It doesn’t seem long ago that homes with multiple television sets were becoming common place. Then it became rare to find a house that didn’t have some sort of high speed connection to the Internet. Now it is common to find people who have high speed Internet access in their pockets in the form of a smartphone or tablet device. From this perspective, it is hard to imagine a time that radios were a luxury only possessed by a few households.
Like satellite TV or home WiFi transmitters, the decision to purchase a radio when the media was in its early stages was justified as “something the whole family can enjoy”. This brings to mind an image of the whole tribe gathered around a big wooden box with a glowing dial; the kids sprawled out on the living room rug, Dad in his favorite overstuffed chair with his pipe, and Mom in her smaller chair. Mom is probably still wearing her apron, perhaps knitting or shelling peas. While the rest of the household is relaxing and enjoying an evenings radio broadcast, Mom’s work, by definition, is never done.
A few wags will make the point that it is fair that Mom doesn’t really get to relax and enjoy the evening shows; after all, the entire daytime line up, mostly radio soap operas, is designed with Mom in mind! We need to remember that the purpose of the soap operas wasn’t to give Mom a daytime treat, it was to get Mom to listen to the sponsor’s message. The soap in Soap Opera didn’t get there because Mom was listening to the show while her hands were plunged in the laundry tub or standing over sink full of dirty dishes. Mothers made most of the important regular purchasing decisions for the family. The manufacturers of soap and cleaning products were among the first to realize this, and so lent their name to the daytime serial program.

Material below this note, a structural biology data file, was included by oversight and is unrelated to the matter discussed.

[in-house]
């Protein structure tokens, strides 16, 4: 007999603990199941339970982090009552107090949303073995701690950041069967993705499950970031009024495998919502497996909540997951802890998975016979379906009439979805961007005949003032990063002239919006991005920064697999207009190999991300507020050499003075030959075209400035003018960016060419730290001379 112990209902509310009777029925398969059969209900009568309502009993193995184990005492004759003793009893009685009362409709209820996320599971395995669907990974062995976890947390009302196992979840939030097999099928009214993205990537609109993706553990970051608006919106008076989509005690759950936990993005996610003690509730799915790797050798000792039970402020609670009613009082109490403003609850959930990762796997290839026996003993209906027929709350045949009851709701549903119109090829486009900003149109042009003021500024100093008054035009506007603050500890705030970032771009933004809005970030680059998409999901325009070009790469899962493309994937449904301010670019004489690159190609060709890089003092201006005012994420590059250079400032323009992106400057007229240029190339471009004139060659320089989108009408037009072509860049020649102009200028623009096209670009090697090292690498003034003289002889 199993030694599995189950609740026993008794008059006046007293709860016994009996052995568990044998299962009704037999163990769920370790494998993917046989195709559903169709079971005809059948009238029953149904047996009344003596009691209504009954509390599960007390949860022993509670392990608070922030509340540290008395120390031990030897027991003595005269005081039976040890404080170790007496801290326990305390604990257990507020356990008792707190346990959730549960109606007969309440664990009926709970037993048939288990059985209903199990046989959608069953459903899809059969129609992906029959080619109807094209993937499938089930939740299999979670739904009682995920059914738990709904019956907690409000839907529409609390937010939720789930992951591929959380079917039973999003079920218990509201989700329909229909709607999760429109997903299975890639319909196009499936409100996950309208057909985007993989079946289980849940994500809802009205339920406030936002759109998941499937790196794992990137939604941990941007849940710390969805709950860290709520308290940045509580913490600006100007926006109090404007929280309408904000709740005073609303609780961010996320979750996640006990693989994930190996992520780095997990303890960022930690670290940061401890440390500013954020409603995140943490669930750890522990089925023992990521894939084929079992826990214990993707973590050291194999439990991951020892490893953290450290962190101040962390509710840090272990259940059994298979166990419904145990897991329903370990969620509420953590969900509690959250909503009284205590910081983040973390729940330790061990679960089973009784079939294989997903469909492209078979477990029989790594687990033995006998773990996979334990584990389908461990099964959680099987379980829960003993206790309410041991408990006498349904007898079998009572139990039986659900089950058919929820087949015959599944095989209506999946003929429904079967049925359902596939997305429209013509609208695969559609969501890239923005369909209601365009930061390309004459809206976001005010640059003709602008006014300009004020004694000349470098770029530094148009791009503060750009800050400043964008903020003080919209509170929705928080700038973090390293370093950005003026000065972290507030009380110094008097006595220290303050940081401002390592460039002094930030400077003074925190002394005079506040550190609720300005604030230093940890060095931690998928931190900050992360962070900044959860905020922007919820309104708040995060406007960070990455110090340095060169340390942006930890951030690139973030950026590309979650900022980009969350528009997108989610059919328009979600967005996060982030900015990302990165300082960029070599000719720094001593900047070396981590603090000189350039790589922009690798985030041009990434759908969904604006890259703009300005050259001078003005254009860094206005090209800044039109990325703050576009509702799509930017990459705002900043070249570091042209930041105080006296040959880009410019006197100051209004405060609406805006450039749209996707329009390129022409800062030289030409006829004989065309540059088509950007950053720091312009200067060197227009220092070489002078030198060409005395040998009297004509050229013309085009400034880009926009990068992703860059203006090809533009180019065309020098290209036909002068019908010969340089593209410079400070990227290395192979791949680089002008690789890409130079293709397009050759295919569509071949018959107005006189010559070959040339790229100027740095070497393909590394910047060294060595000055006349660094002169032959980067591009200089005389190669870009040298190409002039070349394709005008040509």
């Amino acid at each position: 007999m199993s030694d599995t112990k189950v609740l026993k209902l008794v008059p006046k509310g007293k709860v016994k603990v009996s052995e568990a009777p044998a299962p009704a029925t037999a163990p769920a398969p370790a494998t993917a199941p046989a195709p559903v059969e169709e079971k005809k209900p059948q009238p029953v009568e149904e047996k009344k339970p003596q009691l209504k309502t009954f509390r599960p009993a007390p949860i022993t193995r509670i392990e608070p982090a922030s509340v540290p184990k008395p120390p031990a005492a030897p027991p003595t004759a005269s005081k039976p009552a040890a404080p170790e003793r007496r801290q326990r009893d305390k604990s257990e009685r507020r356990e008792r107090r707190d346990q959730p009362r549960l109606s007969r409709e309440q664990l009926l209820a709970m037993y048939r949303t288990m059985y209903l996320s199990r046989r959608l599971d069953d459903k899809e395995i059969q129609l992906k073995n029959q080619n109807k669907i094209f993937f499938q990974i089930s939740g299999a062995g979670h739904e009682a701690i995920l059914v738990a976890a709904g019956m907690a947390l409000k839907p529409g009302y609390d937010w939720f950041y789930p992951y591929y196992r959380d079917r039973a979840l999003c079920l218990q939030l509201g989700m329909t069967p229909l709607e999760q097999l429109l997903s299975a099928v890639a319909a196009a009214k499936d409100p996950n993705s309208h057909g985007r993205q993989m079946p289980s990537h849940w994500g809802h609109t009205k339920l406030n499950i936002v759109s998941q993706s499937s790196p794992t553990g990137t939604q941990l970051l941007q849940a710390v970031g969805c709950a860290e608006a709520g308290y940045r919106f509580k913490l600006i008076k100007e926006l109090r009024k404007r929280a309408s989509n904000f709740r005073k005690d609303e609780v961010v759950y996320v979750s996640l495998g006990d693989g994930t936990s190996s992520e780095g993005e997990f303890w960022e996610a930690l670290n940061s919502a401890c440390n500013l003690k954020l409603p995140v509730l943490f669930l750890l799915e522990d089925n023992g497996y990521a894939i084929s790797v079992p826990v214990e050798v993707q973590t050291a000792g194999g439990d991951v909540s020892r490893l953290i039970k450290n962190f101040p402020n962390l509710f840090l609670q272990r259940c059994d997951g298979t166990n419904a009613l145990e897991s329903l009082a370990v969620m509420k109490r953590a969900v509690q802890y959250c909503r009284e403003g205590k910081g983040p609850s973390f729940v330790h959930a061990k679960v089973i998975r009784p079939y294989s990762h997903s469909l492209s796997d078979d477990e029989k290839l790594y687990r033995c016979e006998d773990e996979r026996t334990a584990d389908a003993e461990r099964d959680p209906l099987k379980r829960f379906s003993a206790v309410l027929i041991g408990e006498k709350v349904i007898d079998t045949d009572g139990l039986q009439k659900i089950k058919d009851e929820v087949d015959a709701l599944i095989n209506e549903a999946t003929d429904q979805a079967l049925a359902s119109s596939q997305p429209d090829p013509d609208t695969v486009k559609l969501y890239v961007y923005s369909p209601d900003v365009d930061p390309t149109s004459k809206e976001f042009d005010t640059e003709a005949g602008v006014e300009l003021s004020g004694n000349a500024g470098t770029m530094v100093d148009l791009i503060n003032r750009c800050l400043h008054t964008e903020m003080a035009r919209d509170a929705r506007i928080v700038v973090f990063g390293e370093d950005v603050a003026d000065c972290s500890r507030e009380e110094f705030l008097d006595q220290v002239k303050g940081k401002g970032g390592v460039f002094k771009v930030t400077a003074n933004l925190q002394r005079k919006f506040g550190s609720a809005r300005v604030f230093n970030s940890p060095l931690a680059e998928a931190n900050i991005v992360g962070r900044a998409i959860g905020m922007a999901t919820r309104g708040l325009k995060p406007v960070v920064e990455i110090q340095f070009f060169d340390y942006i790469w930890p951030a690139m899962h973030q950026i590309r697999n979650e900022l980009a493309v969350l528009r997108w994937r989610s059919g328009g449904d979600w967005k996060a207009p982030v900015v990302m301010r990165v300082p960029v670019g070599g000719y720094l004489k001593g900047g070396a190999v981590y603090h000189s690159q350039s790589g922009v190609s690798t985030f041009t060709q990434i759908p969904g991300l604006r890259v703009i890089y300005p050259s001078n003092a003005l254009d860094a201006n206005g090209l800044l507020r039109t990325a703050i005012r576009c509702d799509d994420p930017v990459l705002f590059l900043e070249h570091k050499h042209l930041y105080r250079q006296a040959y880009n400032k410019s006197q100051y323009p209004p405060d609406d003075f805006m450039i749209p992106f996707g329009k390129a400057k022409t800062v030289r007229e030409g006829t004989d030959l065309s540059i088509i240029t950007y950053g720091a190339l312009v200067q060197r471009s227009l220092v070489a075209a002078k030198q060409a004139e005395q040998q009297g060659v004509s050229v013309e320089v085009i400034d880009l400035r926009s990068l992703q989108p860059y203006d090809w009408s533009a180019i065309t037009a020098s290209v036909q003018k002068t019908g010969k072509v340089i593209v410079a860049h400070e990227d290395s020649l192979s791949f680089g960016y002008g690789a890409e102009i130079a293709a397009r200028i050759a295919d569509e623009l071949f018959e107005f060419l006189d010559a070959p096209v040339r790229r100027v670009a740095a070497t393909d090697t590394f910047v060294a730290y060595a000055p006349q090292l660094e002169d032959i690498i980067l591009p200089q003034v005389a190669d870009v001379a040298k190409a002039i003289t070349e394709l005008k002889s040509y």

Soap Opera Radio Shows were and are the target of a lot of derision for being overly dramatic, vulgar, and badly written. In actuality, even though they were often not taken seriously, the daytime serial drama is a sophisticated and complex form of storytelling that places certain demands not only on those presenting the story, but on those listening as well. Not only does the story need to be compelling and attractive, but a new episode has to be ready for presentation every day. It is little wonder that the actors in the lead roles of a 10:30 am program would be in supporting roles at noon and 1:30. For the listener’s part, she would need to keep the different characters and story-lines straight in her head, usually while dealing with the important day to day happenings and house work that needs to be accomplished in”real life”. Remember that unlike modern OTR MP3 collections, entire series were not presented back to back; after listening to an episode, Mom had to wait a whole day, and probably hear several other programs before she could hear the next installment. It is no wonder that the Soaps adopted the tactic of using a “cliffhanger” to keep audiences returning.
The soap operas from the Golden Age of Radio are still a lot of fun. Not only does the modern listener have the option to listen to several episodes in succession, but thanks to the great number of listening devices, the shows can be enjoyed anywhere, whether Mom is commuting, watching the kids in the park, of standing over the sink with suds up to her elbows!